Batch cooking #2

After last week’s batch cooking success, I decided to try again. The plan for this week: some sort of tagine, some sort of chili or meat sauce, and some sort of baked good. My plan was to have everything done by Sunday afternoon. But we all know how it goes with plans…

I’m still getting used to the whole “working full-time thing” and the ancillary lack of free time. I had a lovely day on Saturday playing 7th Sea, but that meant that all my weekly chores (laundry, groceries, cooking, cleaning, etc.) needed to be done on Sunday. No worries! I was prepped! I was ready! I got up at 8:30 on Sunday morning… only to find an email from a friend asking if he could come over and cook us breakfast.

Well, there went my plan for morning laundry, but no worries. The breakfast-cooking friend is a stove-cooking kind of guy, so I could make the apple pudding while he used the stove.

This, at least, went off without a hitch. Yes, my apples were on their last legs (and one, in fact, was past its last legs, but I was still able to salvage about half of it). Yes, I had no eggs and needed to borrow some. Yes, I still haven’t quite gotten the hang of “grease and flour a baking pan.” Still, the two and a half apples I had were exactly the right amount, and it came out quite tasty. (I know, because Marc was snacking on it all day.) I sprinkled a little brown sugar on top before baking, but otherwise stuck almost exactly to the recipe. Huzzah for things coming out right!

By the time breakfast was over and my friend had left, I had about a half-hour to clean up the mayhem in my kitchen before my mom came to drive me to do groceries. From there, it was over to her place to do laundry. And as soon as I got home from that, Marc and I went out for dinner because we hadn’t seen each other much this past week. (Between his exams and my work, timing has been tricky.)

Long story short, I only got into the kitchen to start cooking at around 7:30 p.m. I knew what I wanted to make: chicken-and-apricot tagine (loosely based on this recipe), some sort of meat-saucy-type thing, and rice.

Challenge #1: Not enough pots

See, both the tagine and the meat sauce were going to be fairly large dishes, given that I wanted them to last me all week, and I was making about two cups of rice for the same reason. In the end, I settled on using my 3 1/2 quart saucepan for the tagine (which needed to be covered for its cooking) and a wok for the meat sauce (because of the larger volume than my normal pans). Sadly, this left me with my 2-quart saucepan for the rice, which really isn’t big enough and forced me to leave it open a crack so it wouldn’t boil over. I was worried this would do weird things to the texture (like dry it out overmuch), but thankfully it seems to have turned out okay.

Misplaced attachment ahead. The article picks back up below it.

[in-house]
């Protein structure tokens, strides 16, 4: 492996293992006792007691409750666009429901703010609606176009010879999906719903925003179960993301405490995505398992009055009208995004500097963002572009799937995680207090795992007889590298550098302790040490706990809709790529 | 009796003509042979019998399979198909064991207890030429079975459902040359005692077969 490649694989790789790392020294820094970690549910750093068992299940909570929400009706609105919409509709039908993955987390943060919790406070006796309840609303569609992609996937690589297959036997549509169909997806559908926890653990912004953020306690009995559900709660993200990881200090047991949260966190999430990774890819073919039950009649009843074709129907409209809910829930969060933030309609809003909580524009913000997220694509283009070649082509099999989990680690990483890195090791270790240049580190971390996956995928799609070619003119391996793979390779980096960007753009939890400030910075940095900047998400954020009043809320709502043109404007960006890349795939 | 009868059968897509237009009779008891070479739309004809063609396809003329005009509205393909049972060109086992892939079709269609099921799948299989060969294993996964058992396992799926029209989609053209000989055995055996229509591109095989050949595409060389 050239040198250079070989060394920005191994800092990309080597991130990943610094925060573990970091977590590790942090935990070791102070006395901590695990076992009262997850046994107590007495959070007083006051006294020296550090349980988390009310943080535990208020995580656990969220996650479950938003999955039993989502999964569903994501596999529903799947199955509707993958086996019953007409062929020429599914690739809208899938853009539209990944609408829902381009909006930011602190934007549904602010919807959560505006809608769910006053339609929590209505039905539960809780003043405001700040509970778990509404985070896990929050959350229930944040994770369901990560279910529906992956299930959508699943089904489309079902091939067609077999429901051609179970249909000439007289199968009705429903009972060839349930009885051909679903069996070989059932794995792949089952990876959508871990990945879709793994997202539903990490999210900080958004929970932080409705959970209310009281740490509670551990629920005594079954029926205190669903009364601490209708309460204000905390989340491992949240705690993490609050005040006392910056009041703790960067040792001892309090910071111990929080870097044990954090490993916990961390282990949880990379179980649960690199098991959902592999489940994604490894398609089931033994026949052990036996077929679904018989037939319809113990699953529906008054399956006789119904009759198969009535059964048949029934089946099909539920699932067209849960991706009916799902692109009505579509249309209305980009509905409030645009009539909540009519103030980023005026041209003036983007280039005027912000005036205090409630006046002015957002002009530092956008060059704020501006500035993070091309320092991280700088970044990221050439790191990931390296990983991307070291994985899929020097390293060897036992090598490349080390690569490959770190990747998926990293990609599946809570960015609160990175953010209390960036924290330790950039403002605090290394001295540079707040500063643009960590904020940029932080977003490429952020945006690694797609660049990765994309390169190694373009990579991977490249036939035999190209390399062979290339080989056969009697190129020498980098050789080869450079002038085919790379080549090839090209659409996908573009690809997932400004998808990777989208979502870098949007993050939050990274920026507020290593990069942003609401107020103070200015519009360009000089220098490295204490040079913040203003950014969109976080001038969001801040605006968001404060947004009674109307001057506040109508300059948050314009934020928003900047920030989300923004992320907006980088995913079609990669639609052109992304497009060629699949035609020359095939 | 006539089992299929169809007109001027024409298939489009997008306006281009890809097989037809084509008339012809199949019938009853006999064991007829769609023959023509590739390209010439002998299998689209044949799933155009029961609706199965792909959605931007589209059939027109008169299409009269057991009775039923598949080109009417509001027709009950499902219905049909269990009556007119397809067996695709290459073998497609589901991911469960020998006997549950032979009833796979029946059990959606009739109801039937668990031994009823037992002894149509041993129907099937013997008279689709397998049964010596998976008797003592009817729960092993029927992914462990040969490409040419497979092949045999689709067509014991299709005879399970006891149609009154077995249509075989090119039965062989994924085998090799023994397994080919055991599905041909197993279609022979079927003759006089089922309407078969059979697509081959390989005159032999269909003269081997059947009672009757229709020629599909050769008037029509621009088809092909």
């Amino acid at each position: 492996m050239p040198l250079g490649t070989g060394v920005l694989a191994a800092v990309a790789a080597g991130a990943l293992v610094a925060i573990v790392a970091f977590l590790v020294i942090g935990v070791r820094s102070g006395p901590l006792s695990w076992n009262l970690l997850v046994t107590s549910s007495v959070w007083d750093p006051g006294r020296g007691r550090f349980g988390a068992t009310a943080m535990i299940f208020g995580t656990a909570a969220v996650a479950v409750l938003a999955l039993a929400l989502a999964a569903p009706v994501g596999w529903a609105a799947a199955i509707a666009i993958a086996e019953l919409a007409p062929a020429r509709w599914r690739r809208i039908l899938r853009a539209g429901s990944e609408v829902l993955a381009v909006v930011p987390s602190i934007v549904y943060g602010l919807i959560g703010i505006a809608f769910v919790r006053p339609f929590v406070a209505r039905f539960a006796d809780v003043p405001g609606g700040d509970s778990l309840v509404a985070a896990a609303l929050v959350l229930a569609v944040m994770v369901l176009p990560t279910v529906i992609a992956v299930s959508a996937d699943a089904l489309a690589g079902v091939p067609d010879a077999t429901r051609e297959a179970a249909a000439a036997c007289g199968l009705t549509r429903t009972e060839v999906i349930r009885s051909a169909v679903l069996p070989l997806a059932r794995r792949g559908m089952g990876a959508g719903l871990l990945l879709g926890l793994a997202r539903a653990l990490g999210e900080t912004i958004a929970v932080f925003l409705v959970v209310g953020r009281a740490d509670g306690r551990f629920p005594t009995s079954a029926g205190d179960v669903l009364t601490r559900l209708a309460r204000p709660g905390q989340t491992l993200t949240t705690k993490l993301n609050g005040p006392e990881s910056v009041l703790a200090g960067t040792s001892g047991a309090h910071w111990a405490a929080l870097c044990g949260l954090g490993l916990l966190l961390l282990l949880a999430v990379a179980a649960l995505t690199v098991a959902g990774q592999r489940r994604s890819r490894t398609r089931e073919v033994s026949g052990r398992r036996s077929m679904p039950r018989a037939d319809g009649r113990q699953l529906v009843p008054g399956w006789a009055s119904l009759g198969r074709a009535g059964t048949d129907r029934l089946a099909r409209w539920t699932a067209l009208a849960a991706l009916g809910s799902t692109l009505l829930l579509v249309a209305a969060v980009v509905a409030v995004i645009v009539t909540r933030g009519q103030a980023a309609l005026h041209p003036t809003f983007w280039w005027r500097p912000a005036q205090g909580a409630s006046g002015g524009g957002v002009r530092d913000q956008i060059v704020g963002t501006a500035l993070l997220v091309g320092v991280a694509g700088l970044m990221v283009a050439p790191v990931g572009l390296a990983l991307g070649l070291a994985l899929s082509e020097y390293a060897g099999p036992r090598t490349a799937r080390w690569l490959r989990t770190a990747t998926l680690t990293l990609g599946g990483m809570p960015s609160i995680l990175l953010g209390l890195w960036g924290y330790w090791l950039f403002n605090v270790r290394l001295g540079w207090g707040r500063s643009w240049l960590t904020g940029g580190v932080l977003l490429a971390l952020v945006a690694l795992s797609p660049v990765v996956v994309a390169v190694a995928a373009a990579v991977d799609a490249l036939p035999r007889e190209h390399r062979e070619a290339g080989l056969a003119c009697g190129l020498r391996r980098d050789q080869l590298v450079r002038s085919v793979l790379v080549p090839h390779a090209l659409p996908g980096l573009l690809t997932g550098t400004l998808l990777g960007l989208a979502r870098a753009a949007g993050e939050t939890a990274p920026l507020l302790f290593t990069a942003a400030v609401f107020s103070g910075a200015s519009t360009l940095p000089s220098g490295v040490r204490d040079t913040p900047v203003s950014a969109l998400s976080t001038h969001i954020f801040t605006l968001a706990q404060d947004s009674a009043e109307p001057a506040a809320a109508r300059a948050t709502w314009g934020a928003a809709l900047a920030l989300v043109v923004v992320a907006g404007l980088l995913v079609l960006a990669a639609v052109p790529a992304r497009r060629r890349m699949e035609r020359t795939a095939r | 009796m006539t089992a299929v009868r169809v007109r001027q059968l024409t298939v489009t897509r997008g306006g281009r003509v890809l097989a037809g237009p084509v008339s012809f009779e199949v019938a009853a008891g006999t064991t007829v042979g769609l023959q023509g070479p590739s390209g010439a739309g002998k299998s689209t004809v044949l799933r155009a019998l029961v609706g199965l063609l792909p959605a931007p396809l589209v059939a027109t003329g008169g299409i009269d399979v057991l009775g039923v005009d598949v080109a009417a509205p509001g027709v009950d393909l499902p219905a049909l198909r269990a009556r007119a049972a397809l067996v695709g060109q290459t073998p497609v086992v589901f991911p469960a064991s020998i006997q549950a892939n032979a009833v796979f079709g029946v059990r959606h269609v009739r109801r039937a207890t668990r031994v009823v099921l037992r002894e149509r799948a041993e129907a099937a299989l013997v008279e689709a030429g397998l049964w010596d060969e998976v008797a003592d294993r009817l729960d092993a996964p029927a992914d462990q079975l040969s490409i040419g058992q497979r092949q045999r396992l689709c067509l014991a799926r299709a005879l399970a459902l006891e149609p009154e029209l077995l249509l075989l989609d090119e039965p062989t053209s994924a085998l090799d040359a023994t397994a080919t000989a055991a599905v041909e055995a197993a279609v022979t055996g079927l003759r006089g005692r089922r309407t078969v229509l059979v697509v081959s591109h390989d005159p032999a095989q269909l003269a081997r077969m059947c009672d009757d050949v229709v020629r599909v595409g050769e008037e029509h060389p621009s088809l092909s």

Challenge #2: Preparing the mise en place

I’m not good at prepping while I cook. I like to have everything ready beforehand. And because at least one of the recipes was improvised and the other hadn’t been made in a while, I wasn’t used to the ingredients or quantities. In the end, I chopped up three onions, four cloves of garlic, a red pepper, and about 14 dried apricots, as well as measuring out spices, opening cans, partitioning everything up, and just generally getting stuff ready. I should mention that I was opening a new bag of ground coriander, and while the good news is that it did not spill all over my counter, the bad news is that it did spill into my junk drawer, requiring me to pull everything in the front of the drawer out so I could clean it up. It took me over an hour and a few more dishes than were absolutely needed, but in the end I had everything in two tidy little rows, in order of when I’d need them, and I was ready to start cooking.

Challenge #3: I still don’t know how to brown chicken

Some of you may recall that the last time I made chicken tagine, I had a huge problem with oil splattering. But that was a year and a half ago, and this is now, and I thought I’d learned something since then.

Oh, hubris. How omnipresent you are.

I was using my aluminum 3 1/2 quart saucepan to brown the chicken. I heated it up on medium-high, put in a glug of canola oil (knowing that olive oil has a fairly low smoking point and is not generally recommended for high heat), waited for that to get “legs,” and put in my first three small-ish pieces of chicken.

Oil splattered everywhere.